Physical/Mechanical Displays

  • Flip-dot
  • Split Flap
  • Other Mechanical Approaches
  • Interactive Haptic
  • Ferrofluid
Image of a Flip-dot Display — Source
Some artists also work with display surfaces that don’t emit light or use optics at all. Most of these displays are entirely custom and work with a massive array of motors or other electromechanical means. Haptic communication is another big one that is being explored with this type of “display.” The line between sculpture and information display is really blurred with these, so its tough to quantify exactly what falls into a display and what is just a lot of motorized elements.


There are some commercially available physical displays such as Flipdot displays. There are just a few vendors for these in the world. These work by using electromagnets to flip a metal disk that has different colors on each side. They are capable of fairly simple graphics since they are essentially just binary pixels. There have been a few installations that have figured out how to make them switch fast enough to do full video representations. There is also an audio component to having so many elements mechanically flipping at once, as in this video of a large 588x216 resolution screen. There is also the potential to develop them to have the discs spin completely 360, which when combined with a variable speed, they would be able to represent grayscale values instead of just on-off.
O by Byeong Sam Jeon uses specialized flip dots to display on a large curved surface

Split Flap

Split flap displays are similar to flip-dot displays in their electromechanical approach and visual effect. These use a small register of individual image flaps that are flipped with a motorized element to display different information. These displays were used in old alarm clocks to display the time or on things like train billboards to show arrival/departure information. One of their most unique components is the noise they make when flipping between states.
While these have mostly fallen out of fashion for their limited ability to update, there are a few sources out there for custom Split flap displays, such at Oat Foundry. Oat Foundry offers some standard sized Split Flap displays that can be updated with text and images using a basic API. They also offer some custom options with their Picture Flap that allows for custom images to be set on their existing designs and flipped through as well

Other Mechanical Displays

Danny Rozin’s PomPom Mirror — Source
There are a ton of other variations on this same concept that either use an array of motors or electromagnets. The artist Daniel Rozin has been exploring this concept for years with a ton of different materials — trash, wood, penguin dolls, metal balls — etc. There are also pieces that take this concept into a third dimension and use elements suspended on wires to represent limited forms in 3D. The same concept has been applied to a fleet of drones that were used to render low resolution volumes.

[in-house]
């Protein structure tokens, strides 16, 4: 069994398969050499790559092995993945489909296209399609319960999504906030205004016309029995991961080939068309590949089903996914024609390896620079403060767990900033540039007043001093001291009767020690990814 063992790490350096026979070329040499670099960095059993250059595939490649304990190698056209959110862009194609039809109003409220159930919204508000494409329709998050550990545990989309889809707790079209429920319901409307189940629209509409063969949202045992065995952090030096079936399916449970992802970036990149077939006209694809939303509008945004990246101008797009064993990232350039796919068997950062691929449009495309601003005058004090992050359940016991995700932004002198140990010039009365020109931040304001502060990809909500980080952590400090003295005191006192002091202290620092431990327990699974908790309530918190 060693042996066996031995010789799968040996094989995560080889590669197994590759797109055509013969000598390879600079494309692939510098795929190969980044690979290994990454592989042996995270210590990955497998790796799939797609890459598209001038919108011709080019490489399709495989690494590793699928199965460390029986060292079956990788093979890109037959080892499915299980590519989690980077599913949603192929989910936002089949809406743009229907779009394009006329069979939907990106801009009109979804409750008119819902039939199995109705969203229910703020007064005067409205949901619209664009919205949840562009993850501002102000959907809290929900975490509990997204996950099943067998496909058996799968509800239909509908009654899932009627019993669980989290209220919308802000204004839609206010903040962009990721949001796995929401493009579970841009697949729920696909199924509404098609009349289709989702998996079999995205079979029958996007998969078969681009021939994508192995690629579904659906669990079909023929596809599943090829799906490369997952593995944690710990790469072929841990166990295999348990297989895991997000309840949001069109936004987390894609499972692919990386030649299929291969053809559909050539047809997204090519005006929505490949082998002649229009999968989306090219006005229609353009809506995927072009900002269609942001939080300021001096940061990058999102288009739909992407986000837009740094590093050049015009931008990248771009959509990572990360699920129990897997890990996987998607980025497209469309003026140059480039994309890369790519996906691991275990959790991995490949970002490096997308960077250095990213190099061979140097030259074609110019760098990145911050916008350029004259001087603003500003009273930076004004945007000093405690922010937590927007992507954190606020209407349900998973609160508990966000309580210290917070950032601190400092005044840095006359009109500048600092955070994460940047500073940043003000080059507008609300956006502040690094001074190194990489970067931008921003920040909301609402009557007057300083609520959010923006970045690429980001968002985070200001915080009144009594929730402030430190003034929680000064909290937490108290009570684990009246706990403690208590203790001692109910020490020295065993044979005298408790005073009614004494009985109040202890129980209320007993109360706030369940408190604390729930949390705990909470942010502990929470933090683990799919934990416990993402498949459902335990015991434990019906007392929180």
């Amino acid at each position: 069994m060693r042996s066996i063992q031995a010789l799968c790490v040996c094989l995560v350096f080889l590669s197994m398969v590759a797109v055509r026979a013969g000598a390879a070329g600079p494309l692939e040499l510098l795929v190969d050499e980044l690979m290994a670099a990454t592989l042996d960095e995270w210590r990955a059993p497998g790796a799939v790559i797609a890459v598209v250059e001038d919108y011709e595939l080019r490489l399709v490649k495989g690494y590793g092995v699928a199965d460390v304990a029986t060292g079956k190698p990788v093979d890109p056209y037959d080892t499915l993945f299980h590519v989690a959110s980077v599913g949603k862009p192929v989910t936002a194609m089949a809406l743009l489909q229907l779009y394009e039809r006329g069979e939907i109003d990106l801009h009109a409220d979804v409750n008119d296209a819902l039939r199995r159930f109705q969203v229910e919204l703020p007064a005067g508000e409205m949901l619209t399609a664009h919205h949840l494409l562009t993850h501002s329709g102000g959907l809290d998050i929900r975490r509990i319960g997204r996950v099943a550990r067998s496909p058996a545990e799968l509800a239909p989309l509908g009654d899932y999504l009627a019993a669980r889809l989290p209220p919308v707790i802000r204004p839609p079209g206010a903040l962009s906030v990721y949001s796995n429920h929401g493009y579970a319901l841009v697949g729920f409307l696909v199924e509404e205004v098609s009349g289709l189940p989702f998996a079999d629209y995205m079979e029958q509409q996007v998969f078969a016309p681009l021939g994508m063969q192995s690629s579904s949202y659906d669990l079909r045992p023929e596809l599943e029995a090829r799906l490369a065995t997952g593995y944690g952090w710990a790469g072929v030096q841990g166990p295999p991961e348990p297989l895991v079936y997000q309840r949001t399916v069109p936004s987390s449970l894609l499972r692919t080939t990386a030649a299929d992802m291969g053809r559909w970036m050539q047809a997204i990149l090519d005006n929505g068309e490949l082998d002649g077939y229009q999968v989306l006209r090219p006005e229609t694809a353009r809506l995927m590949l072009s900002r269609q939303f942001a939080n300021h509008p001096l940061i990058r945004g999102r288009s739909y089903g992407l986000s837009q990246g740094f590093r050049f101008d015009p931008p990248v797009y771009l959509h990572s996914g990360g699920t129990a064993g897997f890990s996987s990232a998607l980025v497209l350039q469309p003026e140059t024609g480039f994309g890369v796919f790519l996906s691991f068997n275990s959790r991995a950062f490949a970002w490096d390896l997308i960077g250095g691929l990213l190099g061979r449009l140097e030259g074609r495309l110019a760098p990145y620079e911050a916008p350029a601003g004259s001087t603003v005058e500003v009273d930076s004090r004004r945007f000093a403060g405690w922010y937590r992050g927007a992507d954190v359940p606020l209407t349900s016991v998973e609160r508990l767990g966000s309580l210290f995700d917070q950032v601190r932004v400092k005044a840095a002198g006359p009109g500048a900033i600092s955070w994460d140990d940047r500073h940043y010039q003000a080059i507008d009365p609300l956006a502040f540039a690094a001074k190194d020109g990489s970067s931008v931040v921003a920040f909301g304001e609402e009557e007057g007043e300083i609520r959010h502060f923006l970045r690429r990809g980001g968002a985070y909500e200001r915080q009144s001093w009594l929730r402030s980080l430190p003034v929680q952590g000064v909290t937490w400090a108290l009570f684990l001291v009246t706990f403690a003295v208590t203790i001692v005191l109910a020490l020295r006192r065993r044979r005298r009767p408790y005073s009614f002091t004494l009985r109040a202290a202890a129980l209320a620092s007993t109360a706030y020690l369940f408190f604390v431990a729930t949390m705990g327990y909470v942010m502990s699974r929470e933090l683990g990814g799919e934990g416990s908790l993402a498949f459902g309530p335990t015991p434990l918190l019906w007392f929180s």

These physical displays continue to get more sophisticated as the years go on. This display was created out of special spools of thread that had a gradient of colors on them. By knowing the motor’s position, the software was able to know which color was currently on the front of the display, allowing them to render pixelated portraits of user generated photos. This one called the Megafaces Pavilion was made of thousands of actuated LED elements that were used to render people’s faces for the 2014 Sochi Olympics.
MegaFaces Pavilion for the 2014 Sochi Olympics — Source
The studio Breakfast also has a number of products and past installations that utilize electromechanical elements for different display techniques. They have used thread to create images such as the below project:
Thread Screen from Breakfast
Breakfast also has a number of products like their Brixels and Pins that allow for larger electromechnical display capabilities.
Breakfast's Brixel product
Studios like Augmentl combine lighting elements and electromechanical elements in projects like Morph:
Augmentl's Morph TE
EQ Teaser from wirmachenbunt
Robotic LED billboard for Coke by Radius Displays
See also:

Interactive Haptics

As mentioned, these kinds of physical actuated displays are also used in conjunction with projection to add haptics as another layer of interaction and collaboration. The inFORM from MIT has been the classic example of this for the last couple years. Some researchers are even working on ways to use electrical signals to simulate textures on touch screens — but a full writeup on the future of haptics and displays is one for another article :)
MIT’s inform Haptic Display — Source
This project uses actuators and elastic thread to create an interactive abstract topography
Mischer'Traxler's Plural
The technology below is also in the haptics space. Ultraleap uses ultrasonics to create a sort of physical feel above a screen. It feels a bit like a constant puff of air through a straw. TanvasTouch is a technology that essentially uses mild electrical current to simulate different textures on a glass touchscreen.

Ferrofluid Displays

Ferrofluid displays use a material called ferrofluid (typically a mix of oil and iron particles) that is suspended in another medium (such as salt water). Positioning an array of electromagnets behind the fluid container, the ferrofluid can be manipulated to create some basic shapes and motion.
Ferror-V Ferrofluid display